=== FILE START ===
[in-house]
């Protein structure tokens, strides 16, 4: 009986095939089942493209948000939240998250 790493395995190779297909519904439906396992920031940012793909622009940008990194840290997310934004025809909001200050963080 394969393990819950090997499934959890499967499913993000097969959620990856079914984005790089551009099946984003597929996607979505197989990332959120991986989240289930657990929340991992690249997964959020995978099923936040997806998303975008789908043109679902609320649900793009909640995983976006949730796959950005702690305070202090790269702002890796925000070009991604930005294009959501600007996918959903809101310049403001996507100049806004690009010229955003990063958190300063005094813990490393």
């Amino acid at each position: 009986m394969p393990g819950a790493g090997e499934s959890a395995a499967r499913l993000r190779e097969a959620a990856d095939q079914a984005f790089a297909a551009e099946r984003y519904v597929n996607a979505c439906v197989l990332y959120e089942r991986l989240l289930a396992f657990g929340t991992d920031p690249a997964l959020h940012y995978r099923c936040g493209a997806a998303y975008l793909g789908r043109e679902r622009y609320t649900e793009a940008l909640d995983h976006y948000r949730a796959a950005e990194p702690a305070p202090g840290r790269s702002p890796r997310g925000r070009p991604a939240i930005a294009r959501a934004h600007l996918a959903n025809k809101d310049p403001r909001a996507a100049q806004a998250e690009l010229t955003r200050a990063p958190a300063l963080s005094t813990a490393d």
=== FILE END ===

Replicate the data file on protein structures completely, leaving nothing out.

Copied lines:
[in-house]
């Protein structure tokens, strides 16, 4: 009986095939089942493209948000939240998250 790493395995190779297909519904439906396992920031940012793909622009940008990194840290997310934004025809909001200050963080 394969393990819950090997499934959890499967499913993000097969959620990856079914984005790089551009099946984003597929996607979505197989990332959120991986989240289930657990929340991992690249997964959020995978099923936040997806998303975008789908043109679902609320649900793009909640995983976006949730796959950005702690305070202090790269702002890796925000070009991604930005294009959501600007996918959903809101310049403001996507100049806004690009010229955003990063958190300063005094813990490393």
């Amino acid at each position: 009986m394969p393990g819950a790493g090997e499934s959890a395995a499967r499913l993000r190779e097969a959620a990856d095939q079914a984005f790089a297909a551009e099946r984003y519904v597929n996607a979505c439906v197989l990332y959120e089942r991986l989240l289930a396992f657990g929340t991992d920031p690249a997964l959020h940012y995978r099923c936040g493209a997806a998303y975008l793909g789908r043109e679902r622009y609320t649900e793009a940008l909640d995983h976006y948000r949730a796959a950005e990194p702690a305070p202090g840290r790269s702002p890796r997310g925000r070009p991604a939240i930005a294009r959501a934004h600007l996918a959903n025809k809101d310049p403001r909001a996507a100049q806004a998250e690009l010229t955003r200050a990063p958190a300063l963080s005094t813990a490393d």